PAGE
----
President Trump’s controversial voter integrity commission may go ahead with plans to gather voter data from 50 states and D.C., despite assertions by a watchdog group of potential privacy violations, a federal judge ruled Monday.
The ruling is a win for the president who created the commission to investigate his widely denounced claim that widespread vote fraud cost him the popular vote in November.
U.S. District Judge Colleen Kollar-Kotelly of D.C., ruled that the only damage is that already publicly available voter roll information will be gathered in one spot and thus more easily accessible, and that is not enough to block the request.
She also said the denial was based on current information. She allowed that the opponents could come back to court if the factual circumstances change. For example, if the powers of the commission expand beyond a purely advisory body, she said.
The commission, led by Vice President Mike Pence and Kansas Secretary of State Kris Kobach, requested voter profile details on 150 million registered voters, including name, address, date of birth, party registration, voting, felony, and military records as well as the final four social security numbers of each voter.
The commission was created May 11 by executive order, to study the registration and voting processes used in federal elections. It’s role is solely advisory and shall be disbanded 30 days after submitted its report to the president.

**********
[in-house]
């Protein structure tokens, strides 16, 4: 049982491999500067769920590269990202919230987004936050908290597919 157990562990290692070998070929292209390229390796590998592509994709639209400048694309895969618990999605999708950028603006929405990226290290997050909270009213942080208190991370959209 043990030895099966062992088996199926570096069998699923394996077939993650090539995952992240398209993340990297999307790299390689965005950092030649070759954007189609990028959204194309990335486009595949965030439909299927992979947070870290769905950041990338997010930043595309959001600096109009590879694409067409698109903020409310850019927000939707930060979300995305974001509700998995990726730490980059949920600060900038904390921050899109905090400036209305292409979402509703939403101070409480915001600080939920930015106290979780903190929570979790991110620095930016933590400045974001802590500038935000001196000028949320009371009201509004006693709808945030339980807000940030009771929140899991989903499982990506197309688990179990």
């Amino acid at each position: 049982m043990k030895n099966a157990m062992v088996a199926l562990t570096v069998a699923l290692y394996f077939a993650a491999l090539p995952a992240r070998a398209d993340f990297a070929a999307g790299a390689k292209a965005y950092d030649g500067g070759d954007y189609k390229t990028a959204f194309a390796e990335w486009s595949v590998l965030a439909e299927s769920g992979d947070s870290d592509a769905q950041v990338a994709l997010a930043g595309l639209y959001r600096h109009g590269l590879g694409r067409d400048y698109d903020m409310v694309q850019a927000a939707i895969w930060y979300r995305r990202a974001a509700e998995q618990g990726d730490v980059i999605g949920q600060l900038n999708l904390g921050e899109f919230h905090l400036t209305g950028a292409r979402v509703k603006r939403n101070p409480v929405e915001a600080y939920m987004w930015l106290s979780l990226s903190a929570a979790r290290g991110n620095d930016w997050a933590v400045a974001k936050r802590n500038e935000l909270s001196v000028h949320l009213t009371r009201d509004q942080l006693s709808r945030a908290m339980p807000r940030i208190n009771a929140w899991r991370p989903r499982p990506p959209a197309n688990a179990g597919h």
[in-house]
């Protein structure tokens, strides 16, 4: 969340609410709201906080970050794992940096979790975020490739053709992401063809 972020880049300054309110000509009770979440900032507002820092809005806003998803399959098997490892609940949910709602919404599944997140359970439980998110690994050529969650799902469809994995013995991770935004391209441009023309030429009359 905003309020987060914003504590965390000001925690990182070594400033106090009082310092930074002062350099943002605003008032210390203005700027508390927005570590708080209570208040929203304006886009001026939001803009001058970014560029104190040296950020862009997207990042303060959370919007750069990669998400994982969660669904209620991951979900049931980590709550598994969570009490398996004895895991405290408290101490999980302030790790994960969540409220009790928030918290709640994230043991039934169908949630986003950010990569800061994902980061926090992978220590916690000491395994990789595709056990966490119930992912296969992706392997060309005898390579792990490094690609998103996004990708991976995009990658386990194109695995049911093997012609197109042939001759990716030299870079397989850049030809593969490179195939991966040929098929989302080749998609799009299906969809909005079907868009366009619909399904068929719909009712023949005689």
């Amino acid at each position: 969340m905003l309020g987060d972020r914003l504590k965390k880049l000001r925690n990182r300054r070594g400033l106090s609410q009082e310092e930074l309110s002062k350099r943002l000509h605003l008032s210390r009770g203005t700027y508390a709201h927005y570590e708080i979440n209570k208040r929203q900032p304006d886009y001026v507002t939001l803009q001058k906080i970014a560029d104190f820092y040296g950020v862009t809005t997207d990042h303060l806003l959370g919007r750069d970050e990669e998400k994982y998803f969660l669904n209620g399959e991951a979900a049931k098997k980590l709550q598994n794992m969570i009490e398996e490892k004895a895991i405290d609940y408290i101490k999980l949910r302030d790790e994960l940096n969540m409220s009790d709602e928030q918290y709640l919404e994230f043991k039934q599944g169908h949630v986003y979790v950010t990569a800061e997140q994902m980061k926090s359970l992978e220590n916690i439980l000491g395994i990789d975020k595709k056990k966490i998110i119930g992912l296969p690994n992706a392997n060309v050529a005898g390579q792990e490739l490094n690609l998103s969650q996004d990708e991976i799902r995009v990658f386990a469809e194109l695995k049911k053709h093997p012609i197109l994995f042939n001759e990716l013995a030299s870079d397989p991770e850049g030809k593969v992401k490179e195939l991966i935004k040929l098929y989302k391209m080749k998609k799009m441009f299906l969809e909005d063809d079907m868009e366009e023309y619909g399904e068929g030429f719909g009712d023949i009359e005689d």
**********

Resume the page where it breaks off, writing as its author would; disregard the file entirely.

“The mere increased risk of disclosure stemming from the collection and eventual, anonymized disclosure of already publicly available voter roll information is insufficient” to block the request, the judge wrote.
Kollar-Kotelly rejected the request for a restraining order by the Electronic Privacy Information center (EPIC), a watchdog group that pressed to block the commission’s access to the records.
The judge held that the presidential advisory panel was not a federal agency and thus not subject to privacy law.
Trump, who lost the popular vote by three million votes, has repeatedly blamed widespread voter fraud cost him the election. His critics, including EPIC, have called the assertion unsubstantiated by any prior election fraud studies. The panel has been called a pretext for efforts to suppress voter participation, particularly of racial minorities.
Case: EPIC v. Presidential Advisory Commission on Election Integrity, No. 17-1320 DC Dist. Court